Alexandre de Juniac photograph

Happy New Year and thank you for the invitation to speak to you today. I only wish it was in happier times and that I could be there to interact in person.

I certainly don’t need to tell you—the leaders of the global tourism sector—how difficult the COVID-19 situation is. But I do need to emphasize that this terrible situation is not improving. Even the weak recovery in passenger markets stalled in November. Over the year-end we saw many governments increase travel restrictions. It is good that more governments see a role for testing in this crisis. But it is completely frustrating that testing is coming on top of quarantine measures. A recovery needs testing to replace quarantine measures.

We will not be able to eliminate the risk of COVID-19 in any foreseeable timeline. So we must learn to manage the risk of COVID-19 so that we can safely resume more normal lives and activities—including travel.

For travel and tourism testing is the immediate solution to re-open borders. And eventually that will transition to vaccine requirements. For both we need a globally accepted means to verify that people have accurate tests or genuine vaccines.

That’s a huge task. This means:

  • Keeping track of entry requirements as well as accredited testing laboratories and making them available to all
  • Having systems to securely manage, verify and share test results or vaccine status
  • Linking test results, individual identity and travel processes so that we have a solution that is manageable for airlines/authorities and convenient for travelers.

IATA is promoting a solution known as the IATA Travel Pass. Others are developing their own solutions. We do not see this as a competition. Our aim is to ensure that travelers, governments, and the industry have access to reliable, cost effective, easy to use, efficient, interoperable and secure systems.

IATA Travel Pass is being developed as four independent modules

  • A registry of entry requirements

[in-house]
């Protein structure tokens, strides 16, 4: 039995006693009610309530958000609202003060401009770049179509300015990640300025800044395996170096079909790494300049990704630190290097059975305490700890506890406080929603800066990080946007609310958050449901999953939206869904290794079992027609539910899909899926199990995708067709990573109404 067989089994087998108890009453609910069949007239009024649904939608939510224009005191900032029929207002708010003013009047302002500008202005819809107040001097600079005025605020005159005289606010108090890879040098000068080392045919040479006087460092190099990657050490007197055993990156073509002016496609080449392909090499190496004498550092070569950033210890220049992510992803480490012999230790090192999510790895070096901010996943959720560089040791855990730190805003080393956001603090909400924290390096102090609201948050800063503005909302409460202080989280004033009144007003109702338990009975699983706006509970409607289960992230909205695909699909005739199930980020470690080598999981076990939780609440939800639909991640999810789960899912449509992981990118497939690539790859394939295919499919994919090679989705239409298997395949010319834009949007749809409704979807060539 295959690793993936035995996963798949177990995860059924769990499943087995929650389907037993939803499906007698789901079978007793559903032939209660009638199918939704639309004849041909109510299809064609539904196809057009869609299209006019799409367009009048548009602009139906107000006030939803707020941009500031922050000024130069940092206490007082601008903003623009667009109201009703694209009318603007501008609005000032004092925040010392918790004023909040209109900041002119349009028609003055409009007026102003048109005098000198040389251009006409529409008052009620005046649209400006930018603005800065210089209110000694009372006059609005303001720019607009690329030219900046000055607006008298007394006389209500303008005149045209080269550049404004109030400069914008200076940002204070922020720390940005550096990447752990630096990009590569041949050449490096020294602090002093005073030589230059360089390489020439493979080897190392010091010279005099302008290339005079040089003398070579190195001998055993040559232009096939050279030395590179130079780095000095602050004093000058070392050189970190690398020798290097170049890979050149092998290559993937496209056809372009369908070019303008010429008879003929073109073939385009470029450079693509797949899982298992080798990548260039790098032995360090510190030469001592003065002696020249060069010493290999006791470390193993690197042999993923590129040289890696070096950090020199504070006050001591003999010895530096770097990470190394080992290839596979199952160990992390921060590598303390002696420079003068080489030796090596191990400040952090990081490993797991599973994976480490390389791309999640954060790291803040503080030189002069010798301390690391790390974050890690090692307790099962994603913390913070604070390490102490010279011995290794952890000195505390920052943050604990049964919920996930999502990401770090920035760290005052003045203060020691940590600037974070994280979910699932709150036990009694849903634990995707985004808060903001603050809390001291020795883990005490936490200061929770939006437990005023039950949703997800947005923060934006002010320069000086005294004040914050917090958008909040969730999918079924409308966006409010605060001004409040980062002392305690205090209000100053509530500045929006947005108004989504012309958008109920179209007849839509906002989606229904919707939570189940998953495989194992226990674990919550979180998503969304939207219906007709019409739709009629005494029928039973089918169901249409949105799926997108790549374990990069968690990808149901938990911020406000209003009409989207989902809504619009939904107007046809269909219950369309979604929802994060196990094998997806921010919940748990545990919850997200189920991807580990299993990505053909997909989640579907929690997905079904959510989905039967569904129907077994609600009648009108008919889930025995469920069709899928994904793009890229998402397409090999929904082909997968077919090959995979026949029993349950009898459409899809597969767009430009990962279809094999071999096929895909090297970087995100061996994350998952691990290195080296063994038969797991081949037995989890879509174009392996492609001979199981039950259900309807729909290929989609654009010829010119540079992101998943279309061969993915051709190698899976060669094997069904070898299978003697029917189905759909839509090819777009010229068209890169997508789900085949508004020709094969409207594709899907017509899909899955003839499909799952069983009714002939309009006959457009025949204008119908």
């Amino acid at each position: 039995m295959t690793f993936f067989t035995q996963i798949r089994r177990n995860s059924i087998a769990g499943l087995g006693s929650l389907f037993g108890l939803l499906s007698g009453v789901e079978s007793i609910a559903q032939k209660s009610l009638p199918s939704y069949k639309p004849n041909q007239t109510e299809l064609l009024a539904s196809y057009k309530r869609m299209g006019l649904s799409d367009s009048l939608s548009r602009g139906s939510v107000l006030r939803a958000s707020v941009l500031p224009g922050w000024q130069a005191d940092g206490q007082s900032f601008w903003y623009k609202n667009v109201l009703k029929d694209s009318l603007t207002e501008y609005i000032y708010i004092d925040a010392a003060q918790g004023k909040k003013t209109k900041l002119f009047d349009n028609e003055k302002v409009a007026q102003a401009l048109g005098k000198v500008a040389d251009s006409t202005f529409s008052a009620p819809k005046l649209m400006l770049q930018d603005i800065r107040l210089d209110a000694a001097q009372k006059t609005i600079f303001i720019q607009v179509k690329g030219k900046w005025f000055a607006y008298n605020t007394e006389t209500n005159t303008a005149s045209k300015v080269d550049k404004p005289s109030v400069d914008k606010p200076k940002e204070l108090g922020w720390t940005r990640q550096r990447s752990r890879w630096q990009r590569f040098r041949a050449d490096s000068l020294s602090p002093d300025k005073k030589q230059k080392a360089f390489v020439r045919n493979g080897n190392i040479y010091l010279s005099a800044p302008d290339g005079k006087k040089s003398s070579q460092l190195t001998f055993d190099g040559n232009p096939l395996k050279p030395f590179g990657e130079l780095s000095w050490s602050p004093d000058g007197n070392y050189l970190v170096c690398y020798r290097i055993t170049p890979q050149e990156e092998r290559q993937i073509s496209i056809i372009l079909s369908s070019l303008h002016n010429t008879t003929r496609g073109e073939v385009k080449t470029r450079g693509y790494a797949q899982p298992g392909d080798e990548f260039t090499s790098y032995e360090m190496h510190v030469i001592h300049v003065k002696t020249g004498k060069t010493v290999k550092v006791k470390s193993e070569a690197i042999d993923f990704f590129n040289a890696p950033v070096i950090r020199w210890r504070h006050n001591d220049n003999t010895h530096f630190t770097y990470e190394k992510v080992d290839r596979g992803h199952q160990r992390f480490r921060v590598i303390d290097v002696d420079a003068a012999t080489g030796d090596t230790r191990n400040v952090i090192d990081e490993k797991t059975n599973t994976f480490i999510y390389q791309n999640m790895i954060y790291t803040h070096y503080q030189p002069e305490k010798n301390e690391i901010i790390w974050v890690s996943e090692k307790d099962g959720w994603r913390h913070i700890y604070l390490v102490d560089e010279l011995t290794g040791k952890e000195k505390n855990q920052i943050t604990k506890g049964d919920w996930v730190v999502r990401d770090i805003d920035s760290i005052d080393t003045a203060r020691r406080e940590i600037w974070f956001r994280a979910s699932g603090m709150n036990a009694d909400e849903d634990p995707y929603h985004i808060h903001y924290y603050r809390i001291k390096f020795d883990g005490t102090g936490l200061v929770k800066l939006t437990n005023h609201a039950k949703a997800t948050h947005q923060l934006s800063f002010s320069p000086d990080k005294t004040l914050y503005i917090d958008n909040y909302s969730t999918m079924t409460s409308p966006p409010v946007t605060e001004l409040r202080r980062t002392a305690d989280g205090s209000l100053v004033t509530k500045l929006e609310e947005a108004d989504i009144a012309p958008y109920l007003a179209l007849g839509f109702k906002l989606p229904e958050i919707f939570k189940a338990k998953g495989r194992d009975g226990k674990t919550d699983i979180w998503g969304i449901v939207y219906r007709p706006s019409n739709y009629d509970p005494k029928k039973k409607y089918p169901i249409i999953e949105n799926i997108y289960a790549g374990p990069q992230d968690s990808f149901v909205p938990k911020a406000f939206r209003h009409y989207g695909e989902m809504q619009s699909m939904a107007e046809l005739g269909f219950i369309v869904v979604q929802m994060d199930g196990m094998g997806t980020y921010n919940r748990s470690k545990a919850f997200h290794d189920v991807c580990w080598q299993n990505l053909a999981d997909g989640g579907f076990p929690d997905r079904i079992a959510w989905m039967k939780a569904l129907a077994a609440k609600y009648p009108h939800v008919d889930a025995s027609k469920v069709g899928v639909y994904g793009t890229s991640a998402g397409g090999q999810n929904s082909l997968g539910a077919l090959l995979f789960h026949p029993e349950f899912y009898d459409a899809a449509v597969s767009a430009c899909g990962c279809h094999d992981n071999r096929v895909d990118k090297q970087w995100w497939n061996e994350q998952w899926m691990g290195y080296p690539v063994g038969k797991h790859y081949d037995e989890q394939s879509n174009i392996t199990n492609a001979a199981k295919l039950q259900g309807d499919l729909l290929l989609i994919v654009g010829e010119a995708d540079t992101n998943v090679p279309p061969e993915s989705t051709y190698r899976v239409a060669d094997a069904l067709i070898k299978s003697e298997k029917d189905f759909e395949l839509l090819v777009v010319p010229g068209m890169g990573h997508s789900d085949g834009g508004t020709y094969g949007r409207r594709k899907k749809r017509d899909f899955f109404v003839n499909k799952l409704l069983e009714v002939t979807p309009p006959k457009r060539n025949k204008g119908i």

• A registry of labs, test centers or vaccination providers
  • A means for passengers to securely upload test or vaccination certificates on their phones and share them when appropriate, and
  • A digital identity to verify the owner of the certificate.

The entry requirement registry is already in use. All four modules will be ready by the end of March. These modules can work together as one complete end-to-end solution. Or they can be used separately to complement systems that are others are building. Our approach in developing these modules is to ensure they are interoperable with other industry solutions.  We have done this in two ways:

  • The basic features of IATA travel pass are being built to comply with defined global standards, where they exist
  • And where standards are not already in place, we will publish the interfaces and open them up for use by third parties.

I will illustrate this with three examples:

  1. Identification verification is based on ICAO standards for digital travel credentials and W3C standards are used for the exchange of verifiable credential data
  2. The entry requirements will use IATA’s TIMATIC which has been used by the industry for decades and which easily integrated with airline and airport IT systems
  3. Lastly, the output of the WHOs initiative to digitize health certificates will be a key element of the App. And, I should add, that this work needs to be accelerated.


Interoperability is not just about what we build. It also depends on what governments will accept. Too often governments choose to go their own way rather than adopt established global standards. We cannot afford the delays and complexities that this will bring.

We are committed to building a modular travel pass whose functions will work cost-effectively with other solutions. And we need governments to be committed to accepting the global standards that will make this possible.